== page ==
Sunday, January 09, 2011


One of my all-time favorite books is Geoffrey O'Brien's THE PHANTOM EMPIRE: MOVIES IN THE MIND OF THE 20TH CENTURY - a wonderfully geeky exploration of the idea that the movie-watching experience affects many of us just as deeply as real life experience. O'Brien writes:

Films get their hooks into you by propping up memory, or perhaps more accurately by substituting for memory. You can trace each image back to an original encounter; various rooms, theaters, even nations exist primarily as the place where a particular image first emerged. "Ankara is where I first saw PILLOW TALK." More than anything the pictures serve as reminders of the people who watched them. That's the post-apocalyptic science-fiction movie about giant cockroaches in Los Angeles that so deeply and inexplicably disturbed Michael. That's the doomed starlet on whom Frieda modeled her youth. That's the sentimental wartime fantasy that Dave has spent his adult life attempting to reenact. That's the comedy that Patrick watched on Channel Nine the night before he jumped. There were movies endured during all-night sieges of insomnia, movies left on while making love, movies clung to in the wake of disaster as a substitute for grieving. There were movies used as a focus point, to give the group something to laugh at or to dream about, or simply to allow them a brief respite from being so endlessly involved with one another...

I thought about this a lot while I was making my documentary on horror films -- in fact, it's the note that I ended on: Movies and reality are hopelessly conflated in the minds of many contemporary viewers. Most of us will always remember where we first saw our favorite films, who we saw them with, and exactly how we reacted to key scenes. My favorite films are burned into my brain - not necessarily because they're brilliant pieces of art (some are; some most definitely are not), but because they caught me at a particular time and place in my life, and held me there for two memorable hours. By the time the end credits rolled, those movies had become part of who I am as a living, breathing, thinking human being. This might sound a little over the top, but I'm going to try to show you what I mean.

A few months ago I changed the title of my blog to MOVIES MADE ME, with the idea of devoting this space to a series of essays on my favorite films. My plan is to work my way down a long list in the upcoming year or so. I'm kicking things off with a movie that's been a formative influence in the lives of countless moviegoers: Steven Spielberg's JAWS.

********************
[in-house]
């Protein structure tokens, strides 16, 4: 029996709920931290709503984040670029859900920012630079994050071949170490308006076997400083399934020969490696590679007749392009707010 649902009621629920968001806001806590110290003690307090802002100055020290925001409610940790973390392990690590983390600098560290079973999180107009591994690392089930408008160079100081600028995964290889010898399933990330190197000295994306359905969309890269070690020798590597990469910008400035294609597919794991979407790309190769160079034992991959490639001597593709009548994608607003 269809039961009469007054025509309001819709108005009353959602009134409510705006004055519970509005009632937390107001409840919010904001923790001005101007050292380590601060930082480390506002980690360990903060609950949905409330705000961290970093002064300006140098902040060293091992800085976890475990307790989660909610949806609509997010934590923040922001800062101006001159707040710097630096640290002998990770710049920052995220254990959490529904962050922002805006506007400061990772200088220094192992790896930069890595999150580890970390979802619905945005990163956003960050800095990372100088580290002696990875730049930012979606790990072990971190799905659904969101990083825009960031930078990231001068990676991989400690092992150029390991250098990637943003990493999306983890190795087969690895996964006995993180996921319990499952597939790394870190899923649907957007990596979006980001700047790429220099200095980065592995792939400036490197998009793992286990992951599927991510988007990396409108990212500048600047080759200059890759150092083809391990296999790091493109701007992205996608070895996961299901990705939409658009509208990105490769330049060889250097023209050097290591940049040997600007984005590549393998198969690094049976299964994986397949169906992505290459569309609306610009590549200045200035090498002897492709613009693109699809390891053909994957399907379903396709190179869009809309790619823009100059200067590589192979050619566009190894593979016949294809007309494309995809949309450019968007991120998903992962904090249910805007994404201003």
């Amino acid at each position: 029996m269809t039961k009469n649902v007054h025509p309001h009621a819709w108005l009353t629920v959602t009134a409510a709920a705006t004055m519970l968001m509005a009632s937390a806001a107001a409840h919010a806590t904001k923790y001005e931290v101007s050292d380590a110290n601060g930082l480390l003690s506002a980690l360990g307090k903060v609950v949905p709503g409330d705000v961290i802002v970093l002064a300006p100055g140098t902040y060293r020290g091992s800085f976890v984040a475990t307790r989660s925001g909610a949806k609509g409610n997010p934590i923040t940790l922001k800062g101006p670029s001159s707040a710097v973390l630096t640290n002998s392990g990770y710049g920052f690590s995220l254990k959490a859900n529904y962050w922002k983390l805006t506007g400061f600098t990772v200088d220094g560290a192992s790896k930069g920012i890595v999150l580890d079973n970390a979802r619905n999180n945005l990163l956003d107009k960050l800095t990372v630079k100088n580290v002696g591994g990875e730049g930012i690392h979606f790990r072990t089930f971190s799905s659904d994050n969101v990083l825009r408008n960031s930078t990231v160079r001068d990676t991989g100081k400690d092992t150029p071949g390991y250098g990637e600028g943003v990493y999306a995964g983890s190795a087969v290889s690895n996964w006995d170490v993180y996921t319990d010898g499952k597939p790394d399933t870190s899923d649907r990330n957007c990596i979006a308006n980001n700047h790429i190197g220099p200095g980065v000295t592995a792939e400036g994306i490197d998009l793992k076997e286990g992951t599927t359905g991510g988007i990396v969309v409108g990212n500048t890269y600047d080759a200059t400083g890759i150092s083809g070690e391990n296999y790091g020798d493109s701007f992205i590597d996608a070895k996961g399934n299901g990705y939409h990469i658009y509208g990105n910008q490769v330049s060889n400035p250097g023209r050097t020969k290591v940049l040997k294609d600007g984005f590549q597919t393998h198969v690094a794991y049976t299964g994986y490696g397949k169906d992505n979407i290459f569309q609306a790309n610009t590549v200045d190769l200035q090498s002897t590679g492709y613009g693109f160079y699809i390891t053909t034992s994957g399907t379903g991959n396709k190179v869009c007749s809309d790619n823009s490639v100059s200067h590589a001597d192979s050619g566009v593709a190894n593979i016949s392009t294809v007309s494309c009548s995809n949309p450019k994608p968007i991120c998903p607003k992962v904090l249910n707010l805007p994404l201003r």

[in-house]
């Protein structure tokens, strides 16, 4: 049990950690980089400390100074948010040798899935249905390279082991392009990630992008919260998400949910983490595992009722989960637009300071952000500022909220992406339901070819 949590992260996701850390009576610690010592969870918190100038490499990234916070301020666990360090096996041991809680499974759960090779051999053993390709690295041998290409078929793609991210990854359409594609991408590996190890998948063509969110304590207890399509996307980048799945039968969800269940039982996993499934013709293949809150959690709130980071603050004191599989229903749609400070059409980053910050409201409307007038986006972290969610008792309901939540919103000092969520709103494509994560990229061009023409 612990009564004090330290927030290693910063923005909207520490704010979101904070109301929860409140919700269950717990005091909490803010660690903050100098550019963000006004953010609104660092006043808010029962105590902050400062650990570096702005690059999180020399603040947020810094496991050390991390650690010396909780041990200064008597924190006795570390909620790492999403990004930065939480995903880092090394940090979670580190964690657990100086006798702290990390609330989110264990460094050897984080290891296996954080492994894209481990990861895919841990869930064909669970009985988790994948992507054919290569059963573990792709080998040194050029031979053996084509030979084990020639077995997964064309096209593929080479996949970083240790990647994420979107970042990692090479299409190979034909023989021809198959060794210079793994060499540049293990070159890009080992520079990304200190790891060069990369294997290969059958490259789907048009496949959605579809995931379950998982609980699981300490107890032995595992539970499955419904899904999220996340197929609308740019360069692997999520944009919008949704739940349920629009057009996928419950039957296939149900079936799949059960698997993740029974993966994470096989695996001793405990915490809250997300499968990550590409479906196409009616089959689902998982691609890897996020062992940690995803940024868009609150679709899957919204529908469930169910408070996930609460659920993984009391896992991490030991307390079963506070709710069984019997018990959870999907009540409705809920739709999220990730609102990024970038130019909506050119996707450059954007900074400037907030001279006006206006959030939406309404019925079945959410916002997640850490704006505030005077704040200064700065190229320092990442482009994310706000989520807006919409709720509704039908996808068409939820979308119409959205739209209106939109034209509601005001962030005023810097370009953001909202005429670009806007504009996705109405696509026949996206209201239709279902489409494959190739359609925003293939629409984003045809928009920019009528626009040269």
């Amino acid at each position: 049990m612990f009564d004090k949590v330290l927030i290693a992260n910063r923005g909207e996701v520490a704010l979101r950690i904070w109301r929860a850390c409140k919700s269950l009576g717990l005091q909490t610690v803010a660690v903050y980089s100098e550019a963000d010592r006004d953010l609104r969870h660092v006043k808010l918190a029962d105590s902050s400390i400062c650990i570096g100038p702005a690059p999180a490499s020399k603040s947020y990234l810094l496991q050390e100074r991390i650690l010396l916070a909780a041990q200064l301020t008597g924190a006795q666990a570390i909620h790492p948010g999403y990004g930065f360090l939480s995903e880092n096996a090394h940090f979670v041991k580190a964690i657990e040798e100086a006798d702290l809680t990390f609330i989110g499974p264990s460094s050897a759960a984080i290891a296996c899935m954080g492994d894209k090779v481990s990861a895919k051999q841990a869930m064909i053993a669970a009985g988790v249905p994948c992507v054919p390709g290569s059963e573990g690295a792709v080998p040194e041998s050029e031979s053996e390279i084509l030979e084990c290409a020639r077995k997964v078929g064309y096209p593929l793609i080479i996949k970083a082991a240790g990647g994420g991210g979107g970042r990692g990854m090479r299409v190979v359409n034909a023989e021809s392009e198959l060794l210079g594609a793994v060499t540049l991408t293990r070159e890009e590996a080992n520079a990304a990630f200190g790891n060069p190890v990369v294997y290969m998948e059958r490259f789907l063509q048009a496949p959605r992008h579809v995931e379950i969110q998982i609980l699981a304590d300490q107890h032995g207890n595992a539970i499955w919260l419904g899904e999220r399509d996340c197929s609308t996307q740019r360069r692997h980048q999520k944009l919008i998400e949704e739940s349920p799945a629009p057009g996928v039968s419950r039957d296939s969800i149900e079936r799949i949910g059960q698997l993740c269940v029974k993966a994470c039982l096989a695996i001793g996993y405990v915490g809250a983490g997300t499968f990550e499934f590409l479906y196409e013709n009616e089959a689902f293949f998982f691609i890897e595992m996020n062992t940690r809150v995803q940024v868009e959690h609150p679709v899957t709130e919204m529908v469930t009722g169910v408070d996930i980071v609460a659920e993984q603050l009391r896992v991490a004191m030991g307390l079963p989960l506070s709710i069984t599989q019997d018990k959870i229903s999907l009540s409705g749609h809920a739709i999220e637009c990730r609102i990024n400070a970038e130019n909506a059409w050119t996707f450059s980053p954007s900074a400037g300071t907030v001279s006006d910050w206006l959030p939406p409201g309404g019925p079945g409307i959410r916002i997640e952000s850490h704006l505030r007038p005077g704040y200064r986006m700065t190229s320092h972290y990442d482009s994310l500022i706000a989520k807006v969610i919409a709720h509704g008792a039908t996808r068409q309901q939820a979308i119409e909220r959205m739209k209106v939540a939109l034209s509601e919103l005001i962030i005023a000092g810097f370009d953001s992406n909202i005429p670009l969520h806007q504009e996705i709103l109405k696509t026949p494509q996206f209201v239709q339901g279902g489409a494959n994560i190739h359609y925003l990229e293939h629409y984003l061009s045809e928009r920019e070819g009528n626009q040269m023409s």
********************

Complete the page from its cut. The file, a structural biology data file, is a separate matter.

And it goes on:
JAWS didn't keep me away from the beaches as a kid. In fact, just the opposite. I used to watch JAWS on video at the beginning of each summer -- it was my way of preparing for our annual trip to Virginia Beach, and a ritualistic way of ringing in the season. That's probably because, when I first saw the film, I wasn't half as captivated by the shark as I was by the three characters who hunt it. For me, JAWS was less of a horror movie and more of a heroic epic -- a modern-day version of MOBY DICK or 20,000 LEAGUES UNDER THE SEA. In high school, I even wrote a paper comparing JAWS to BEOWULF.

The key difference between JAWS and those other epic adventures is that Quint - the modern-day equivalent of Ahab, Captain Nemo and Beowulf - is not the main hero. The hero in JAWS is Police Chief Martin Brody, an everyman and a very sympathetic father-figure. I remember thinking, even as a six year old, that he wasn't that different from my own dad. How could anyone fail to love him after the scene where he's sitting at the dinner table with his son, making faces for the boy to mimic? God bless Roy Scheider.

Here's how I remember it: My father had just gotten a membership at the new video store in my hometown. After recognizing how I gravitated to the horror section of the store, he rented MICHAEL JACKSON'S THRILLER and JAWS. I think he chose the former because it featured a long making-of documentary. Those behind-the-scenes features showed his ridiculously impressionable six-year-old son that movie monsters are simply the result of makeup and special effects. I'm not sure why he chose to rent JAWS... maybe to test my nerve. All I know is that, when it came time to watch the second feature, the rest of my family disappeared to a back bedroom and left me alone in the living room to tackle JAWS.